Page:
Secretary of Energy Rick Perry is in Lithuania. During a news conference he tamped down speculation about possible plans to resign by the end of the year.

“No. I’m here, I’m serving,” he said when asked about the Politico report from Thursday night while at a news conference in Lithuania.

“They’ve been writing the story for at least nine months now. One of these days they will probably get it right, but it’s not today, it’s not tomorrow, it’s not next month,” he reportedly added.

This is just the latest update to the story that Democrats on Capitol Hill are trying to include Secretary Perry in the hearings on President Trump’s telephone call with Ukrainian President Zelensky. House Oversight Committee Chairman Elijah Cummings issued a subpoena last week and Perry was included.

As happens, the drama escalated when speculation began that Rick Perry plans to resign next month, or by the end of the year. Politico claimed to have three sources saying that Perry will resign. It continued as “sources” told Axios that President Trump called Zelensky at Perry’s request.

Perry’s spokeswoman denied his plans to resign to Politico.

“While the Beltway media has breathlessly reported on rumors of Secretary Perry’s departure for months, he is still the Secretary of Energy and a proud member of President Trump’s Cabinet. One day the media will be right. Today is not that day,” DOE spokesperson Shaylyn Hynes said.

Meanwhile, Perry is traveling in Europe and continues in his capacity as the energy secretary. Lithuania, Latvia, and Iceland are on his itinerary as he participates in a series of events with leaders and officials from Central and Eastern Europe, as well as the Baltic States. In Lithuania Sunday, he participated in the Partnership for Transatlantic Energy Cooperation (P-TEC), a regional initiative consisting of 23 Central and Eastern European nations recently formed by the Secretary in March.

As a memo from the Department of Energy states, Perry followed up with a joint press conference with Minister of Energy Vaiciunas and European Commission Director-General for Energy Jorgensen. This is when he was asked about his resignation.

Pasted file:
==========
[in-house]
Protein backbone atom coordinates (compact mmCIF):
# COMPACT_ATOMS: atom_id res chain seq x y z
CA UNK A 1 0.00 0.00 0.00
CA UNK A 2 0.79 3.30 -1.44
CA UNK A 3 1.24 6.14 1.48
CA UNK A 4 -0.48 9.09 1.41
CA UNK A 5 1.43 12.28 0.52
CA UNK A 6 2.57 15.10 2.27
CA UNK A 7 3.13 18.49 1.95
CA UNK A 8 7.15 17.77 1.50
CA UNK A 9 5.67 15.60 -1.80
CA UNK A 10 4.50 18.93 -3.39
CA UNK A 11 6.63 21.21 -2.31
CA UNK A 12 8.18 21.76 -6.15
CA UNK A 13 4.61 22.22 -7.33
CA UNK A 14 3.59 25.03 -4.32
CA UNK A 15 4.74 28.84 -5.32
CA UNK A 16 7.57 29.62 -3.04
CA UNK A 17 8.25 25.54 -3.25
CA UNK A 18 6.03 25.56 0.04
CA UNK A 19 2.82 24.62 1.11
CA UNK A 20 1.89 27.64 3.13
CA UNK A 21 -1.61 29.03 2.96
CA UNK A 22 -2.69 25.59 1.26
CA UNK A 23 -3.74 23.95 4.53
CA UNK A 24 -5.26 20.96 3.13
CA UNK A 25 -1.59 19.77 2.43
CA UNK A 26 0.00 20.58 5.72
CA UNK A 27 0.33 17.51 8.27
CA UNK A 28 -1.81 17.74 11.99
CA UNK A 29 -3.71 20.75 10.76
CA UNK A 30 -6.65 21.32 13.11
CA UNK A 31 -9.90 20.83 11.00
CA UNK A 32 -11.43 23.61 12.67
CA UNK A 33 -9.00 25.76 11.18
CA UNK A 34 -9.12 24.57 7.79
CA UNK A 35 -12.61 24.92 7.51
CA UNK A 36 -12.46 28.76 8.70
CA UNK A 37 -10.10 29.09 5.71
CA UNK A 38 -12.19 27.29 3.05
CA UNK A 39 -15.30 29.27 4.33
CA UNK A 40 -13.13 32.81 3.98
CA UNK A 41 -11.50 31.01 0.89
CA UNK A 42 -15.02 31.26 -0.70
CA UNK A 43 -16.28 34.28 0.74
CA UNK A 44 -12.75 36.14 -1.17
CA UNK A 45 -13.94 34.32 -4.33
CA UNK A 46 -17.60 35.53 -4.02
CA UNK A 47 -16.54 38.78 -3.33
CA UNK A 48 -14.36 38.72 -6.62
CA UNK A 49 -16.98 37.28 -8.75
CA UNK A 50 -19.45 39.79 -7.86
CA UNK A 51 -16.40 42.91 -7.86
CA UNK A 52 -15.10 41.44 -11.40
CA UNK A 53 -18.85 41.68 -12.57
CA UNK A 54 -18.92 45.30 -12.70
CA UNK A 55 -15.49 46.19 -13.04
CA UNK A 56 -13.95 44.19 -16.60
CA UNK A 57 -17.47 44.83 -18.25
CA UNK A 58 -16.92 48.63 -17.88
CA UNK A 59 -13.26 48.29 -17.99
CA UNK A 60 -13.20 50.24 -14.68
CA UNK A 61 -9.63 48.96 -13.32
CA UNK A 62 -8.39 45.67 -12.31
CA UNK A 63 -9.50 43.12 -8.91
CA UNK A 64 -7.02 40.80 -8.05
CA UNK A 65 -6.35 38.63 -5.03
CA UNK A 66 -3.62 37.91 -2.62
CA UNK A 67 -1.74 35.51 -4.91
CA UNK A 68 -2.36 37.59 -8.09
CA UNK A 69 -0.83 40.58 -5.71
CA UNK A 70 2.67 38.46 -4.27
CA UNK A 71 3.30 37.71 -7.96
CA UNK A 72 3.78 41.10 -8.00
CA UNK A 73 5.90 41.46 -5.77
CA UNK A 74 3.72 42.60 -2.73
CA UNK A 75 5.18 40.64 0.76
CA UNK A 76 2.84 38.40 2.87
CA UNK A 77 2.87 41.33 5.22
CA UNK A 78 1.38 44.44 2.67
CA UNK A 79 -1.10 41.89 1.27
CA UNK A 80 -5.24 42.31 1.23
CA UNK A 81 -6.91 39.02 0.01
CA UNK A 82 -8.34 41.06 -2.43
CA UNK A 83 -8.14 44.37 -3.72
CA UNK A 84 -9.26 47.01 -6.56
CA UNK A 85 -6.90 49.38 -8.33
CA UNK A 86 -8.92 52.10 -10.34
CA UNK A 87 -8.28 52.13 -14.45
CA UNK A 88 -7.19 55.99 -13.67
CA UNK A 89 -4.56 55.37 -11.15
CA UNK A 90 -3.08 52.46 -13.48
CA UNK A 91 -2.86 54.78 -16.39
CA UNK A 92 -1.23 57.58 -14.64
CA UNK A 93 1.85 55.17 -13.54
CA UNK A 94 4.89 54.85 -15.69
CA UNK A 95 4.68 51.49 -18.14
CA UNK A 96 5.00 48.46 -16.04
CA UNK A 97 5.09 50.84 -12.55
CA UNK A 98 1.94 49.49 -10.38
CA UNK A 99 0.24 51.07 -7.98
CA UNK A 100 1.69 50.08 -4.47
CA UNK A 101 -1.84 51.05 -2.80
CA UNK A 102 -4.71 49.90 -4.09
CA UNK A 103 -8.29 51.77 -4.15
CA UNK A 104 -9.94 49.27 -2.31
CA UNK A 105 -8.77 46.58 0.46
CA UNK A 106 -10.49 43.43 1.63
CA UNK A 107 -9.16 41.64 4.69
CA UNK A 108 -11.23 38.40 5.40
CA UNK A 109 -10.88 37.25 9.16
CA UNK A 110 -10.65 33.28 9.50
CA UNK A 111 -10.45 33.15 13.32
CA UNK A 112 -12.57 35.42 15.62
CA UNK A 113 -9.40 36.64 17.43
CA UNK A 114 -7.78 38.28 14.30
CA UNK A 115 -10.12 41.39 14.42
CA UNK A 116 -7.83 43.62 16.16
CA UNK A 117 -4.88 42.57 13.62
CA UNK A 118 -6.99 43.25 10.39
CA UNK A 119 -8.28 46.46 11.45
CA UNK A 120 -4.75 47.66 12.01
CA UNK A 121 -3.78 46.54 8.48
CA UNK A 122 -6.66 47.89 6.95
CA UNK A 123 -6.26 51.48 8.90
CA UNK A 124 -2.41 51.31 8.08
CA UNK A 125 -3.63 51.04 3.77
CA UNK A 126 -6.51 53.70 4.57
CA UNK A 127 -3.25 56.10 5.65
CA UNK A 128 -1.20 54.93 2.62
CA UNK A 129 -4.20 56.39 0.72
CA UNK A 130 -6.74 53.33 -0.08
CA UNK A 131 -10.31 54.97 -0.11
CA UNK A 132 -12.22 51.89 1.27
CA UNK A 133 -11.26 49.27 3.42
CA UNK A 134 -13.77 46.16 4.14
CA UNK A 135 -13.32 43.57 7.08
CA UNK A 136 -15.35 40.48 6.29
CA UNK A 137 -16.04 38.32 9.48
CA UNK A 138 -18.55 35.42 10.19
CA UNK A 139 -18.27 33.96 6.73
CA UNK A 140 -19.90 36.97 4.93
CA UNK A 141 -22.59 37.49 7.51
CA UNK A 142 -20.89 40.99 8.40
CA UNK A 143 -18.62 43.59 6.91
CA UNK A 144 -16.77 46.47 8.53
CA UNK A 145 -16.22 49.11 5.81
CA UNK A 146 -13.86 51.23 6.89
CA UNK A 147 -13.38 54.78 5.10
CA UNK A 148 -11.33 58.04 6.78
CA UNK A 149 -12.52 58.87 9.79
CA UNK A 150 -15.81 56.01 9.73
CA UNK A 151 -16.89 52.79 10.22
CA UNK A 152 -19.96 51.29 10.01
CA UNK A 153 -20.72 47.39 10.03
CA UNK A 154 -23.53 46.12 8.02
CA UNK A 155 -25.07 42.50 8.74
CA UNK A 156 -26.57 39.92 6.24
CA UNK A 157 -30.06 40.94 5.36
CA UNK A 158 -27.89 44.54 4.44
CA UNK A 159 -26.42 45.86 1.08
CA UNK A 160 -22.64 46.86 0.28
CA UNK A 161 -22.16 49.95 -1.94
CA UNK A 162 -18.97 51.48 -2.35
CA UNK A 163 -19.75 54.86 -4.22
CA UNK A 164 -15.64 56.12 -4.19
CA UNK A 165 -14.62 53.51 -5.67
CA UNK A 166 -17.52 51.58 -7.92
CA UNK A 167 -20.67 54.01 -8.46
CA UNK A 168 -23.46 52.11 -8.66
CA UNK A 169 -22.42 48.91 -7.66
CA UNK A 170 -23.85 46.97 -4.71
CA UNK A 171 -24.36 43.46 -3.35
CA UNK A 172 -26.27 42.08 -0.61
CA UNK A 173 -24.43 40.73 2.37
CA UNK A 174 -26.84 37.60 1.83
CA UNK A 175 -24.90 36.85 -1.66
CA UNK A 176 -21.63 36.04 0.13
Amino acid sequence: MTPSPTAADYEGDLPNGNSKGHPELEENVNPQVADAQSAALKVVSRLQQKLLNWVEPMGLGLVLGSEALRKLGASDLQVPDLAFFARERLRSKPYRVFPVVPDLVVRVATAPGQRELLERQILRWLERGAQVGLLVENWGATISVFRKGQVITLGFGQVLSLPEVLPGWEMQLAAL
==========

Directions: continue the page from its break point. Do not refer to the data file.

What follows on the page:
Secretary Perry will also convene a U.S.-Poland-Ukraine trilateral following up on the recent Memorandum of Cooperation signed in Warsaw last month to develop enhanced interconnections between Poland and Ukraine, as well as hold a dialogue with representatives of Moldova, Romania, and Ukraine to advance cooperation on ensuring the energy security of Moldova. Finally, the Secretary will host a joint press conference with Minister of EnergyŽygimantas Vaičiūnas and European Commission Director-General for Energy Ditte Juul Jørgensen.

The rest of the week is detailed, too, in the memo:

Latvia: On Tuesday, October 8, Secretary Perry will arrive in Riga, Latvia where he will deliver the keynote address at the EuroGas Central and Eastern Europe Conference to discuss energy security through energy diversity.

Iceland: On Thursday, October 10, the Secretary will arrive in Reykjavik, Iceland to host a U.S. Industry Roundtable to engage with local industry stakeholders and deliver the keynote address at the Arctic Circle Assembly where he will discuss the economic and energy potential of the Arctic region.

So, while Secretary Perry is overseas, making inroads into energy deals with the Arctic region, the press is busy asking if he’s going to be around for a while.

“The United States finds itself in a relatively new and unique position of being able to be a major importer, particularly of liquefied natural gas into Europe,” he told journalists in Vilnius after meeting with the Baltic counterparts.

“We hope that all the citizens of Europe recognize that we certainly look at this as a great opportunity to bring more freedom to the marketplace, more competition to the marketplace,” he added.

Perry also cited figures from the International Atomic Energy Agency, showing that the supply of US gas helped Europe save 8 billion US dollars last year.

Lithuania has also imported LNG from the United States via its terminal in Klaipėda.

It’s important for the U.S. to be a partner with European countries and the Baltic states in order to ease dependence on Russia for their energy needs. That should be the focus of stories coming out of Perry’s travels this week.